Hooch: Homemade infused vodka makes better bloody marys

Which is better? Cookie-dough vodka or bubblegum vodka?

It's a trick question. Both are odious. The good news is that the flavored-vodka fad appears to be past peak. "Vodka is so 2012," the Wall Street Journal declared recently. The article anointed whiskey the sales-growth leader among spirits, besting vodka and its 600 or so increasingly insipid flavors. And not a moment too soon. The ballooning vodka aisle has become something of a joke, as even reputable brands farm their product development efforts out to freshman dorms and sorority houses: whipped cream, fruit loops, Cinnabon, PB&J—no joke here, these are real offerings.

Of course, unflavored vodka is just that: flavorless. The stuff just bores me. Whiskey-making is an art, with a myriad steps affecting taste: from the choice of mash bill and yeast strain, to the size and shape of the pot still, to the type of barrel used for aging and the number of years it rests. With vodka you just fire up an industrial-scale column still and churn the stuff out by the tanker load. It's rubbing alcohol with a marketing budget. (Every time you plunk down for top-shelf vodka, you help an ad exec make a payment on an S-class Benz.)


For me, vodka has one saving grace: bloody marys. I love 'em, and not just because they legitimize the morning buzz. And my killer bloodies rely on one of the seemingly grossest flavored vodkas out there—the Alaska Distillery's smoked salmon vodka. Yep, I have connections in the 49th state that send me the stuff—the only good thing to come out of Wasilla. It adds a smoky, salty depth to my marys. If you must flavor the stuff, the adult approach is to go savory, not sweet.

But was there a more DIY route I could take? I knew making vodka infusions was simple enough, and while I wasn't down with throwing lox into a bottle, after a little Googling I found other flavorful ideas. I bought two bottles of highly rated (but only $11.99) Luksusowa Polish potato vodka and got busy.

For bottle one I took the kitchen-sink approach. I filled a large Mason jar with two sliced jalapeños, some halved grape tomatoes, green onion, lime slices, garlic cloves, a handful of cilantro, and a heavy shake of both peppercorns and McCormick's Southwest Seasoning. After adding the hooch, I put it away in a dark cabinet for four days, shaking it occasionally.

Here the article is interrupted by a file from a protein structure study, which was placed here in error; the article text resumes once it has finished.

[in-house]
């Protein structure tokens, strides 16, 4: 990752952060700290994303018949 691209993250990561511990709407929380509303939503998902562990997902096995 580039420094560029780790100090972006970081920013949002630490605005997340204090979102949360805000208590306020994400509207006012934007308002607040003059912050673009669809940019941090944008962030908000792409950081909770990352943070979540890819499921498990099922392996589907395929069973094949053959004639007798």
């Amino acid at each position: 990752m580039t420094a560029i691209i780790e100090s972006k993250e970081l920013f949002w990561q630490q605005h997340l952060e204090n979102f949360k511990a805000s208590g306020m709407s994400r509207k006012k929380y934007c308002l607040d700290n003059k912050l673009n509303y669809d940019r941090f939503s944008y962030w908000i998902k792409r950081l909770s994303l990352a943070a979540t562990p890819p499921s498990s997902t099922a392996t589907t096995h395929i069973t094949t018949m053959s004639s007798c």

My other effort was based on a New York Times recipe for a sans-tomato bloodless mary, itself an adaptation of a drink served at a Manhattan steakhouse. It called for two ounces of grated-from-the-root horseradish, two tablespoons of peppercorns, and a tablespoon of celery seed. I funneled it all into the vodka bottle (after removing some liquid, of course) and let it rest for just 24 hours.

The final step was to pour both through coffee filters set in a fine mesh strainer. The resulting amber liquids were then put back in their respective bottles and popped into the freezer.

The bloodless was served in a glass rimmed with lime juice and celery salt. Wow, the horseradish hit the sinuses like mustard gas, but it was a brisk and exhilarating blast that quickly cleared. The perfect bracer before a big steak dinner. The other infusion I stirred with two parts Clamato and a shake of Worcestershire sauce before serving over ice. Delicious. As my brother Brian (whose tongue I often turn to for Hooch) put it: "The infused vodka added a complexity of flavor I don't think possible with ingredients mixed on the spot." And now I have two bottles of ready complexity in the fridge for anytime bloodies. Bonus points: The bloodless stuff goes well with blood, too, I've since discovered.